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'UHI will disadvantage the poorest and the sickest' says IMO

The Taoiseach said that UHI will be delivered in the lifetime of government as the people voted for it.

TAOISEACH ENDA KENNY has said that the universal health insurance (UHI)will be delivered in the lifetime of government as the people voted for it.

Speaking on RTE’s The Week in Politics he said said universal health insurance would be introduced in 2019 stating that the current two-tiered health system is unfair.

He said that the government were moving towards the implementation of a one-tiered system adding that currently there are variances in costs that need to be addressed.

He said: “When people get into the service they always talk about the quality of the service but it is the blockages in the system that have caused all the trouble here.”

Speculation

Kenny added that there was a lot of speculation going around about the new system, adding that under the new initiative primary care which includes access to services will be included in the UHI.

“The point is when UHI is introduced primary care is part of that cover, if you want to pay for the quality of the room then people can pay more,” he said, adding that services across the board will be covered by UHI.

The Irish Medical Organisation (IMO) today strongly criticised what they called “the continued failure of the Government to publish the White Paper for Universal Healthcare”.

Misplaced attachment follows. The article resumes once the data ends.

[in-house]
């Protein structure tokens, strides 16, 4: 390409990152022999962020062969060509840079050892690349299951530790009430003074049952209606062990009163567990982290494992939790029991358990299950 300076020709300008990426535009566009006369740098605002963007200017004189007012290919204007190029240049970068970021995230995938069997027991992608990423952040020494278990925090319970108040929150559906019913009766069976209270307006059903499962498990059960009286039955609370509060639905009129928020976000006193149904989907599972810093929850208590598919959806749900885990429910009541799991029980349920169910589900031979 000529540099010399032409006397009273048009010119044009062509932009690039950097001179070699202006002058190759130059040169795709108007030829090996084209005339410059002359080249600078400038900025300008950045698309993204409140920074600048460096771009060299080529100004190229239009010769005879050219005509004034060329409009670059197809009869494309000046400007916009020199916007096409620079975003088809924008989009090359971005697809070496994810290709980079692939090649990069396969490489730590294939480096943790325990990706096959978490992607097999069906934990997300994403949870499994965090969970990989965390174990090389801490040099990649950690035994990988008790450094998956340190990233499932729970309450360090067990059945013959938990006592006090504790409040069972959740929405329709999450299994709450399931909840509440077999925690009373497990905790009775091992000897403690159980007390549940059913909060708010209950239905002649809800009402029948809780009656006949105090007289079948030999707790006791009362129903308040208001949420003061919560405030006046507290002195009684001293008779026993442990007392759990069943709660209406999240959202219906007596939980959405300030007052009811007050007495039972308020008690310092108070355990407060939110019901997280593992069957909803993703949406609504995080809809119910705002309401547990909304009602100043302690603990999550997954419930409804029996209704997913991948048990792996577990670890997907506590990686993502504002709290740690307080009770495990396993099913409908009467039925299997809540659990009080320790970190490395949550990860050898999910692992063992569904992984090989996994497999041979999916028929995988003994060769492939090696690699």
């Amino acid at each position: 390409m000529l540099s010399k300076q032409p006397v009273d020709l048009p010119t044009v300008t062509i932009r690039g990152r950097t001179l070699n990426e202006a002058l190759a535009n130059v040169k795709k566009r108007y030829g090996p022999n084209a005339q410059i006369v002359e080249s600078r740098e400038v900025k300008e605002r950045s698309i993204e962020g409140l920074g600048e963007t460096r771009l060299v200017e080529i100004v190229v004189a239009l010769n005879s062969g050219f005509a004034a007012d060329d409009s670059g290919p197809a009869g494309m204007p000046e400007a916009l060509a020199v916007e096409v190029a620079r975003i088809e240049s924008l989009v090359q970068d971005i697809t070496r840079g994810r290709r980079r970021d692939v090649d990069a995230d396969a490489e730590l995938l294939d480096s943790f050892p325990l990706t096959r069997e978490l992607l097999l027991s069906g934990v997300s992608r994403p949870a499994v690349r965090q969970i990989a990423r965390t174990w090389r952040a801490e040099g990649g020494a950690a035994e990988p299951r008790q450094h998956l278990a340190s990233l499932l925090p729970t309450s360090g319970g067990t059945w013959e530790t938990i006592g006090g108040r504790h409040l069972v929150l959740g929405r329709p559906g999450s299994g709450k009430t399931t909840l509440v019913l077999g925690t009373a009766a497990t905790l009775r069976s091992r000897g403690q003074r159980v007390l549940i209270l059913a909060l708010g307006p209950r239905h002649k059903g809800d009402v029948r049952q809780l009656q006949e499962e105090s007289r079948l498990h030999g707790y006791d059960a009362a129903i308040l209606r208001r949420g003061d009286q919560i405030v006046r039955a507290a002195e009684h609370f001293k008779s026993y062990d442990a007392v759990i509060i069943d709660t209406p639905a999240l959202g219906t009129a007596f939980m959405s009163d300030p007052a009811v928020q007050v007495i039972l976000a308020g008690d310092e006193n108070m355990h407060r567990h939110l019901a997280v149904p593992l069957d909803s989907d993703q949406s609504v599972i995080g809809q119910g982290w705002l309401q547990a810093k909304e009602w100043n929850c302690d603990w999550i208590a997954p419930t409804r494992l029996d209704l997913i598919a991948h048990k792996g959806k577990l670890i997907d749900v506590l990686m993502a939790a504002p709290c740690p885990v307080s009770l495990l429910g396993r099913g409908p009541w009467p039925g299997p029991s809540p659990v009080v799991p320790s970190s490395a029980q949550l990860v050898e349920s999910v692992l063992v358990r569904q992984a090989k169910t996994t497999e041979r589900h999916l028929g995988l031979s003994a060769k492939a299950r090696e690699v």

The state that comments from the Taoiseach and Minister for Health this weekend are a cause of concern to the IMO as it appears that the Government “is intent on an insurance model which will lead to turning healthcare into a commodity not a service and on in which insurance companies will be making decisions based solely on profit, not on patient care. It is only the wealthier that will benefit in a system where there is a standard basket of healthcare with added benefits being available for purchase by those who can afford it”.

The added:

This is nothing more than an continuation of a two tier healthcare system which will disadvantage the poorest and the sickest.

Promises

Dr. Ray Walley, Chairman of the GP Committee of the IMO said: “the repeated promises by Government on free services is meaningless when there are no plans, no resources and no negotiations. It is disingenuous of Government to suggest that doctors are resistant to change, nothing could be further from the truth, doctors are crying out for change but change that is properly resourced so that quality care can be delivered.”

The IMO said they support a Universal Healthcare system that “truly delivers in terms of equity and quality care”.

Read: Reilly: Some say we can’t afford UHI – but we can’t afford the current system>

Read: Health insurance white paper could be published in coming weeks>

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